Rated R - Running Time: 1:49 - Released 8/27/99

Let's see: some astronauts have a mysterious, harrowing experience while on a mission; they return home looking normal but having actually undergone a radical change. Haven't we seen this premise before?

Even if we hadn't, The Astronaut's Wife is a poor execution of the concept. Written and directed by Rand Ravich, the film stars Johnny Depp in one of his most flat, featureless roles yet, and Charlize Theron in the exact same part she played in The Devil's Advocate. Theron impressed me immensely in that film, playing the tortured wife of Keanu Reeves (an unenviable position for anyone). But her role here is so similar I wonder if she just dusted off her old notes.

After a mission which almost killed astronauts Spencer Armacost (Depp) and Alex Streck (Nick Cassavetes) during a routine extravehicular activity, NASA declares the two men "heroes" and throws a big party for them. No one really knows what occurred during the two minutes of lost radio contact, and the two aren't talking about it, but weird things start happening. First Alex dies mysteriously. Then his wife commits suicide. Then Spencer, who always said he would be an astronaut forever, quits NASA and takes a desk job for a company that designs military aircraft. Spencer's wife Jillian (Theron), who has suffered from disturbing visions since her mother died, starts seeing herself as a corpse.

Soon Jillian discovers she's pregnant, and you'd think that would cheer her up, wouldn't you? But no. She is contacted by former NASA man Sherman Reese (Joe Morton), who is convinced that during the fateful two minutes, something took over the bodies of the two men and her husband is not really her husband anymore. Jillian doesn't want to believe him, especially since he's recently been fired from NASA for spouting such ideas, but she can't argue when he guesses (correctly) that she's expecting twins. You see, Reese knows that when Streck's wife killed herself, she was pregnant with twins, too. Shazam.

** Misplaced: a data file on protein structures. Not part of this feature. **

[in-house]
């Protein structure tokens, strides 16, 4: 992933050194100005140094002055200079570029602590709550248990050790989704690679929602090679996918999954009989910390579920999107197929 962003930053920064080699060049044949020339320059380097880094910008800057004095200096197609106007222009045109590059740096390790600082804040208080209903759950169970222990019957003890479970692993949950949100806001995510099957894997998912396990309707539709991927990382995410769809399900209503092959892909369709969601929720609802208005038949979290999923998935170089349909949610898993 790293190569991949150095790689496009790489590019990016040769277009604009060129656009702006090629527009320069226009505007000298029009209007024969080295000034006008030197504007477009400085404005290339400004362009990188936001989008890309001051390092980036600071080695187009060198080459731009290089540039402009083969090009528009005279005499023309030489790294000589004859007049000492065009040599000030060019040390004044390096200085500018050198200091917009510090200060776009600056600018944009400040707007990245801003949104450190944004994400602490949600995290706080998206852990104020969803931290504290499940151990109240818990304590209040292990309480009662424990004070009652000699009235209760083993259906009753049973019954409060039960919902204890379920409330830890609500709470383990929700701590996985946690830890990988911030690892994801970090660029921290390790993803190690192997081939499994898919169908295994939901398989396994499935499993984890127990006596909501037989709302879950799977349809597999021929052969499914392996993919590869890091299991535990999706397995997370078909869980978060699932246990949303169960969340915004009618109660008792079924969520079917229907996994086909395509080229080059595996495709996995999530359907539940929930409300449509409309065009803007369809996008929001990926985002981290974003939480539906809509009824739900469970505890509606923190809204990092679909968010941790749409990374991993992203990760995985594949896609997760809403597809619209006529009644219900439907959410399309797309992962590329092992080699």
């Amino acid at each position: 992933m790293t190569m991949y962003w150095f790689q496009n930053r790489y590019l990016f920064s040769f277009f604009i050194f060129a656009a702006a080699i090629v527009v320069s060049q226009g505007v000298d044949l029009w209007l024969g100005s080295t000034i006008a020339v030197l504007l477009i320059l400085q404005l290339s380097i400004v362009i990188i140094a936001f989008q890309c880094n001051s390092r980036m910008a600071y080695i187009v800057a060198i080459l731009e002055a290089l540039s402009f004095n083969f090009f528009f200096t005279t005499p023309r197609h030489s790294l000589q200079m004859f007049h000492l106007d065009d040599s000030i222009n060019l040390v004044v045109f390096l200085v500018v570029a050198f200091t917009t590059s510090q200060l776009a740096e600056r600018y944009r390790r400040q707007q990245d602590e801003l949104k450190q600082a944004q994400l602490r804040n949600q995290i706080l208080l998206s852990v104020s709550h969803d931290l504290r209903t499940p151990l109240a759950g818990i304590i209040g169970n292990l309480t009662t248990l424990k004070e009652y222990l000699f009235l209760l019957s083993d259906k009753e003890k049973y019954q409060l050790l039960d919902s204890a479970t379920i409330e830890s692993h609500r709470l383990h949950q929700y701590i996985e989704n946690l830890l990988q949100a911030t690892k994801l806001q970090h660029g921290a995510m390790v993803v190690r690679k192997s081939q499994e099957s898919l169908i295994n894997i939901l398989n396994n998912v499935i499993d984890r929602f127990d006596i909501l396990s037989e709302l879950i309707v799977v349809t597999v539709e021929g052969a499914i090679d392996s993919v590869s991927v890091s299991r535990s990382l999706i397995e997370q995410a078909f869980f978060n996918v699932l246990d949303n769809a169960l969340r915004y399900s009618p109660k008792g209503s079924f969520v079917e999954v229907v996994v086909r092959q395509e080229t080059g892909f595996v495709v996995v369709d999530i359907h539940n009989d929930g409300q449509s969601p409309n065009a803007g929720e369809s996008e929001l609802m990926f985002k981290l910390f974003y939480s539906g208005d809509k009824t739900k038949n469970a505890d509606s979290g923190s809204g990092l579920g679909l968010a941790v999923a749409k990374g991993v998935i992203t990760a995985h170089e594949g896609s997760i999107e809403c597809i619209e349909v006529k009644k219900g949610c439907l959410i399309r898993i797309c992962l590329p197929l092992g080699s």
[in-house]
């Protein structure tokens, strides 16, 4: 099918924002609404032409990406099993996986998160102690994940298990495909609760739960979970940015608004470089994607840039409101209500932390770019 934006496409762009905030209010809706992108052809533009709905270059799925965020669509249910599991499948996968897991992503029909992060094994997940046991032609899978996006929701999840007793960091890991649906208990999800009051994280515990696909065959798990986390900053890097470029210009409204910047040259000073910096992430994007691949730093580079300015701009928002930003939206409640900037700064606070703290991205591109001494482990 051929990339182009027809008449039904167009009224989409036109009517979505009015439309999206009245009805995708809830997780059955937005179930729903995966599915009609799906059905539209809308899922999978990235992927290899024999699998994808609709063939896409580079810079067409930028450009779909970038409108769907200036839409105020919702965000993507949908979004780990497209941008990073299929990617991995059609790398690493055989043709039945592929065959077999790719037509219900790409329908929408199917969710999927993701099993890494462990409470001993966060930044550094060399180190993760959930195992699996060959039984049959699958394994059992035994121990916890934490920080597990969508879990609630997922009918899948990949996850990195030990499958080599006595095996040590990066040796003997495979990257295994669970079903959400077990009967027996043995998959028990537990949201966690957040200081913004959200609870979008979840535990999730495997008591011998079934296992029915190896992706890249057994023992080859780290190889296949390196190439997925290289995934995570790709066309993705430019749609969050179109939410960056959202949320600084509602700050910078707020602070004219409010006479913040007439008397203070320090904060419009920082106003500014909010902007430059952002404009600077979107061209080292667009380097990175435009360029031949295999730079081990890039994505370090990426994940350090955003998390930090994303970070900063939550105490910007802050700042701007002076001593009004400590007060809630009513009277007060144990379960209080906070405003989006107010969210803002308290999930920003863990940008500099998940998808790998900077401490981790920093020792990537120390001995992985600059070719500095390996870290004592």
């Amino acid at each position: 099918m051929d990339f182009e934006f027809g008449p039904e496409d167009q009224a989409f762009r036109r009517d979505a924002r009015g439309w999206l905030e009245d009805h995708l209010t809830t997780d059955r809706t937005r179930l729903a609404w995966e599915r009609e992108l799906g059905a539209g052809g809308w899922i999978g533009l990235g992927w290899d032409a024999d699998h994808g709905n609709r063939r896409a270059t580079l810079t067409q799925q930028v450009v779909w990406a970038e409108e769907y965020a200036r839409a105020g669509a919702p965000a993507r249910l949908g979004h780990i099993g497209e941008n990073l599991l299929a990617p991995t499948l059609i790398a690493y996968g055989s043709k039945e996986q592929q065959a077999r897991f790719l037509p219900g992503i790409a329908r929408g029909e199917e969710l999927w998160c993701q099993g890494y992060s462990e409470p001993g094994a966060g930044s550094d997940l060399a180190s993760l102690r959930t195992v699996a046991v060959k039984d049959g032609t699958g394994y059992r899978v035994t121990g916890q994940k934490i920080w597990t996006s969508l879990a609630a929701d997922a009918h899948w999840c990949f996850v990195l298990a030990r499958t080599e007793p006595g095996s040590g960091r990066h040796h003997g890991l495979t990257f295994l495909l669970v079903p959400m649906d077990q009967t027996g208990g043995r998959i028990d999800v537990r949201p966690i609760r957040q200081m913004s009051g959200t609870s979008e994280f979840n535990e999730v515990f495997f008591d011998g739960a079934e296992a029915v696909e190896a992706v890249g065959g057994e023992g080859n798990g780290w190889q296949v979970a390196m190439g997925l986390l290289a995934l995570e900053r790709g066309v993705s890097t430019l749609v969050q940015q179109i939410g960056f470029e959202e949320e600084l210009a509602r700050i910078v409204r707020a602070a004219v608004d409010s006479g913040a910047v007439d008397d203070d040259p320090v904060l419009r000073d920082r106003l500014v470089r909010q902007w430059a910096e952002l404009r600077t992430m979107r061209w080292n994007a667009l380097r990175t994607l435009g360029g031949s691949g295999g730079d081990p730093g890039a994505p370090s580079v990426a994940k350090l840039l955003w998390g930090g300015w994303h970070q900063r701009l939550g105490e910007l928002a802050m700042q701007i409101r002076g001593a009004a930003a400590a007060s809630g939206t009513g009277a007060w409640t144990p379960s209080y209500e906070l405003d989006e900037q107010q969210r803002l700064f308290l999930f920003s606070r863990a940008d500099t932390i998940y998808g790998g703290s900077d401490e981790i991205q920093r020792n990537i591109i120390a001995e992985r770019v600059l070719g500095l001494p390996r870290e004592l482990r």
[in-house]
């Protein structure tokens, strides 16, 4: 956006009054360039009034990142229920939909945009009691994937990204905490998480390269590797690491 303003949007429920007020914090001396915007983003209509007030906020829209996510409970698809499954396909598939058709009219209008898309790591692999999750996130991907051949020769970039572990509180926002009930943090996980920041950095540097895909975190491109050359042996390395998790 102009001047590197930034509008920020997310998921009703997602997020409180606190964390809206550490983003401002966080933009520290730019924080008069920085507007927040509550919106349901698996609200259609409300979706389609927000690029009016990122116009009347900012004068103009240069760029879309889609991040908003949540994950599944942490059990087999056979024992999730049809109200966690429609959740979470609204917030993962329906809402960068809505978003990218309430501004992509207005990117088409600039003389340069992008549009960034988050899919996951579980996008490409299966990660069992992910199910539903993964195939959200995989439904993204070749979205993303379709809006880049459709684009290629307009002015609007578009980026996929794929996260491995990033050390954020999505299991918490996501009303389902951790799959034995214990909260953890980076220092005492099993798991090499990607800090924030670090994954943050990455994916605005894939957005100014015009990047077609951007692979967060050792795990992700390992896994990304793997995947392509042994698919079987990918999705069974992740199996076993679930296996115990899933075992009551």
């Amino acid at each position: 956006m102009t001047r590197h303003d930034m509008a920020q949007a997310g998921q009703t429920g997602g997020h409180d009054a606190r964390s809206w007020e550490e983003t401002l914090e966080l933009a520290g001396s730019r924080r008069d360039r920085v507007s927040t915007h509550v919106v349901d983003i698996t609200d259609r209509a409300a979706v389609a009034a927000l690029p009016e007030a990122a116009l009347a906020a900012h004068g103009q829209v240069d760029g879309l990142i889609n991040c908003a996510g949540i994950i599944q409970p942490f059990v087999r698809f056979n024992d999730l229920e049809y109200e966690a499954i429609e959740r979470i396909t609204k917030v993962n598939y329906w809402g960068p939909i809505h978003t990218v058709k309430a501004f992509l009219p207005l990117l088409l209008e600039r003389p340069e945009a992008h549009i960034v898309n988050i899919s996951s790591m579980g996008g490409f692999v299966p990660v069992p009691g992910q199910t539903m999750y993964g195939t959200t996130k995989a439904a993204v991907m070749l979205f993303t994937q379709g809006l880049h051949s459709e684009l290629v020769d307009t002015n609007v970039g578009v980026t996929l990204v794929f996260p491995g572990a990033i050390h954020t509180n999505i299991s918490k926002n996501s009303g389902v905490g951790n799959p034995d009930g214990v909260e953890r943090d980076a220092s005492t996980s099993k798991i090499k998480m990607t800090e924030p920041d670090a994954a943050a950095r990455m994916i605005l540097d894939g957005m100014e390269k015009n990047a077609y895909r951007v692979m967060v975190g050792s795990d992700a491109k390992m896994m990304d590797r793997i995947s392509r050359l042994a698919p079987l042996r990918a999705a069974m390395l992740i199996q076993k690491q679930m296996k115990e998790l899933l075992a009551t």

So Jillian must decide whether the two unborn babies currently residing in her womb are in fact products of the man she loves or the offspring of the vile thing that killed him. And Spencer, who hasn't been himself since the day he touched down on the tarmac, is not helping her come to the happy conclusion.

As the title implies, this story is about Jillian, not Spencer. Theron is obviously the star, and she is adequately panicky for the role. But after her part in The Devil's Advocate, where she was a panicky wife seeing visions and not getting any sympathy from her formerly passionate husband, it's like watching Sylvester Stallone in a new film called Ricky, about a come-from- behind boxer from Philadelphia. Theron fails to distance herself from the previous role, and director Ravich fails to make her do so. Meanwhile, Depp, who shined in Edward Scizzorhands and Ed Wood, is like a cardboard cutout here. Part of the failure is in Ravich's script, for not showing us enough of a difference in Spencer's former self and his new alien personality. The loving relationship between the two, so vitally important to make his transition visible, is touched on in the few scenes we see before the mission. But not nearly enough.

The film features good supporting performances by Morton and also Clea DuVall as Jillian's sister Nan. But they're not on screen long enough to save The Astronaut's Wife from its inevitable fate as a video shelf-warmer and a sci-fi also-ran. **½

Copyright 1999 by John R. McEwen and The Republican

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